Addressing Imposter Syndrome: What Employers Can Do

Kathy Gurchiek By Kathy Gurchiek May 24, 2023

​Have you ever feared that you'll be "found out" as a fraud, not equipped to handle a job or new responsibility? That feeling is called imposter syndrome—a term coined in 1978.

However, "syndrome" is a misnomer, said Maureen Calabrese, chief people officer at Modern Health, a fully remote mental well-being platform. 

Calling this feeling a syndrome "pathologizes feeling uncertain," she said. "At any point in someone's career, they're going to feel they're out of their depth, and I think that's a normal part of how you grow in a career."

Calabrese pointed to a survey KPMG conducted in 2020 of 750 executive-level women: 75 percent said they'd experienced imposter syndrome at some point.

When that many women report feeling this way, "it's less a syndrome and actually almost a natural workplace phenomenon," Calabrese said. "High performers hold themselves to an exceptionally high standard, and that high standard gets misconstrued [as] 'I have to know everything, and I have to know it at the exact moment.' "

But executive women are not the only ones who experience this uncertainty.

In a recent survey by staffing and recruiting firm LaSalle Network of 2,756 graduating college seniors in the U.S., 32 percent doubted their skills, talents and accomplishments as they prepared to enter the workforce this year. Another survey by business communication provider Moneypenny conducted in 2022 of 2,000 U.S. workers found that 32 percent have felt like an imposter in the workplace. The highest percentages were among younger workers:

  • 46 percent of workers ages 18 to 24.
  • 40 percent of those ages 25 to 34.
  • 31 percent of those ages 35 to 44.
  • 18 percent of those ages 45 to 54.
  • 19 percent of those ages 55 to 64.
  • 8 percent of those ages 65 and older.

Other studies have found that members of ethnic and racial minority groups also frequently report feeling like frauds or undeserving of their role.

"Societal stereotypes about competence based on gender, race, age, language, class and/or disability make some groups especially susceptible to imposter syndrome," the Imposter Syndrome Institute says on its website. 

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What Employers Can Do

Discussions about imposter syndrome often focus on the individual, but few focus on examining how the work culture may be perpetuating these feelings, according to Miguel Joey Aviles, chief belonging officer at Puerto Rico-based consultancy MJA & Co. LLC.

Before founding his company, Aviles was the first civilian diversity and inclusion chief in the history of the U.S. Coast Guard and held leadership positions at the departments of Defense, Interior and Homeland Security.

Aviles and Michelle E. Rosa, MJA International's chief empowerment officer, will co-present the concurrent session "Belongingness: The Antidote to Workplace Imposter Syndrome" on June 13 at the SHRM Annual Conference & Expo 2023.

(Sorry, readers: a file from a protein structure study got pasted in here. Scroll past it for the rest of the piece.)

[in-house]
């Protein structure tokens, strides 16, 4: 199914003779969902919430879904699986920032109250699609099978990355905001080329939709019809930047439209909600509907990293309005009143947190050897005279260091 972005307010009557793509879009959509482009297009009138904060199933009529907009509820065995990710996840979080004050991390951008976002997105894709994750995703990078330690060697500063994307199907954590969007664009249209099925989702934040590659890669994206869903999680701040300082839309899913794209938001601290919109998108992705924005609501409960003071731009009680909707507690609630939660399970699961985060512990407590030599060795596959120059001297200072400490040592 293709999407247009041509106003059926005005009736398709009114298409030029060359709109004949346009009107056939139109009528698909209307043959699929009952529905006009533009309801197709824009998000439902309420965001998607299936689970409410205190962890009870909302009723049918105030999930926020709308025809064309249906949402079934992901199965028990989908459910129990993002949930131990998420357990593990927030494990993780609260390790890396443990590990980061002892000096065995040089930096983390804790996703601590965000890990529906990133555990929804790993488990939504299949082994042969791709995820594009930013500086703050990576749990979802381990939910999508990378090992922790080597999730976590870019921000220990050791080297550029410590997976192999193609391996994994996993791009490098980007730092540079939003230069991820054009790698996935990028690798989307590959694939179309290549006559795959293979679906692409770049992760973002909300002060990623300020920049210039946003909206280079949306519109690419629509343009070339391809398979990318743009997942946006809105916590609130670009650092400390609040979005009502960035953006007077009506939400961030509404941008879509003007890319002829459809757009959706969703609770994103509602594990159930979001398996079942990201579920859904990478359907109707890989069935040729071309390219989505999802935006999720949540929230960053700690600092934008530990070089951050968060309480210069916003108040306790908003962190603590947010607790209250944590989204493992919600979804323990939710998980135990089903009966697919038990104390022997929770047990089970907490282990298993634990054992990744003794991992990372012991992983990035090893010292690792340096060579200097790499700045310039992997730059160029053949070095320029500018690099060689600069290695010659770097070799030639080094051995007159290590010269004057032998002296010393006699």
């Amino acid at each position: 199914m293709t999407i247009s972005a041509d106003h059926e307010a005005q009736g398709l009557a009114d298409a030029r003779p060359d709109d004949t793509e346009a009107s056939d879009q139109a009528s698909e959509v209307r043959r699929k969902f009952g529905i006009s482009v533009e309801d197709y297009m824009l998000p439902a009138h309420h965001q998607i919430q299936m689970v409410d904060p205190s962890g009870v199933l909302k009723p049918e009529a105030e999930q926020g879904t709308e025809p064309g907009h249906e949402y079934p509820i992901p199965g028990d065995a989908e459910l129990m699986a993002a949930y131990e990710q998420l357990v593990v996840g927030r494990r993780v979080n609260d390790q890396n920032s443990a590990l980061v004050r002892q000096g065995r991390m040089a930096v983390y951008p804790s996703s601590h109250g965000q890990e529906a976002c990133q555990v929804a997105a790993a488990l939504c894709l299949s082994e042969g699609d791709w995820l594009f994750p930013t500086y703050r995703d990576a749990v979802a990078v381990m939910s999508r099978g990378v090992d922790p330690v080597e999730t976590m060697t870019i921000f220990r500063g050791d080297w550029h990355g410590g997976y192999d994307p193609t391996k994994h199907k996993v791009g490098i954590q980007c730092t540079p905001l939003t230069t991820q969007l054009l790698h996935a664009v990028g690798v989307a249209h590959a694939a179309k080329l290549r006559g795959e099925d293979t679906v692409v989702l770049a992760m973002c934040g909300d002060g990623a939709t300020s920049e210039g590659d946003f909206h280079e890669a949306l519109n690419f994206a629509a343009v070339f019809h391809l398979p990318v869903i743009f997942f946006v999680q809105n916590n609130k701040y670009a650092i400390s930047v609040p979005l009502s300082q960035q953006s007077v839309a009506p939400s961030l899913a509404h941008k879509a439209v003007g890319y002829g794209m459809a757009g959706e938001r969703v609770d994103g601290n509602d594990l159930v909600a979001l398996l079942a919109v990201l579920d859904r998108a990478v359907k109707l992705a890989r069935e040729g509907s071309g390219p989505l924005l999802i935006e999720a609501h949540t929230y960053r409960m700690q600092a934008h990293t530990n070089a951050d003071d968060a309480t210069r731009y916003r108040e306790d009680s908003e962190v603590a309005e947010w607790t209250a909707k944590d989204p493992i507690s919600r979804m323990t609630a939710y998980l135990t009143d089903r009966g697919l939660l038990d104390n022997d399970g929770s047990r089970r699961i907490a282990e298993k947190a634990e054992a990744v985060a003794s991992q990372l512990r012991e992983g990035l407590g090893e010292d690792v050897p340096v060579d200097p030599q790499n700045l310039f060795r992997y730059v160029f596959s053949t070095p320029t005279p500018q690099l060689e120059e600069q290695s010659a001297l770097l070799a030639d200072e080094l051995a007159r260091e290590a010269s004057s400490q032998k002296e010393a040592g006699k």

They and others shared strategies employers can use to help boost employees' confidence.

Foster belongingness.

Having a safe place where employees can express their self-doubt helps create belongingness, Aviles said.

"A leader needs to create a combination of safe spaces" ranging from one-on-one meetings to employee or business resource groups to town halls, he said.

Create a culture where it's OK to fail.

When you feel like an imposter, Rosa said, there's the fear you will be fired if you fail, and so you become very risk-averse.

"We need to help individuals feel it's OK to fail" while establishing a healthy response to failure, she said.

It's also important that leaders talk about their own failures, Aviles said, because doing so offers assurance that employees can learn and grow from the mistakes they make.

Provide mentors and allies.

KPMG found its survey respondents were better able to manage imposter syndrome as they progressed in their careers by meeting with mentors and seeking advice from people they trusted.

Rosa said she has long experienced imposter syndrome as a Latina working in cybersecurity. Talking to a mentor or former supervisor about her work and capabilities has helped her deal with feeling that she was a fraud, she said.

Calabrese said it also helps to have allies who can be supportive of your capabilities even when you're not around.

Promote a collaborative culture.

This type of culture "enables people to feel comfortable voicing their ideas and concerns and builds a team that shares the same vision and succeeds together," KPMG said in its report.

It recommended leaders encourage training on leading with empathy "and focus on encouraging teamwork, creativity and collaboration."

Prioritize inclusion and diversity.

Identify and remove barriers affecting people of color, the National Institutes of Health suggested in a blog post. This can be done by providing mentoring opportunities; highlighting and emphasizing employee achievements; and increasing representation in the workplace.

Provide training.

"When as an organization you create space for people to learn, people are more willing to take risks, to try things," Calabrese said. "That organization is saying, 'We're looking for you to develop new skill sets and develop and grow.' "

In its report on the Class of 2023, LaSalle Network advises offering young employees training and laying out a detailed career path that incorporates important milestones, which "can help them achieve small wins quickly and allow them to feel the gratification of developing their career within the company." 

Other SHRM Resources:

Check-Ins, Continual Listening Can Calm Employee Anxiety, SHRM Online, September 2022.
Successful but Feel Like a Fraud? How to Deal with Imposter Phenomenon, SHRM Online, February 2019.



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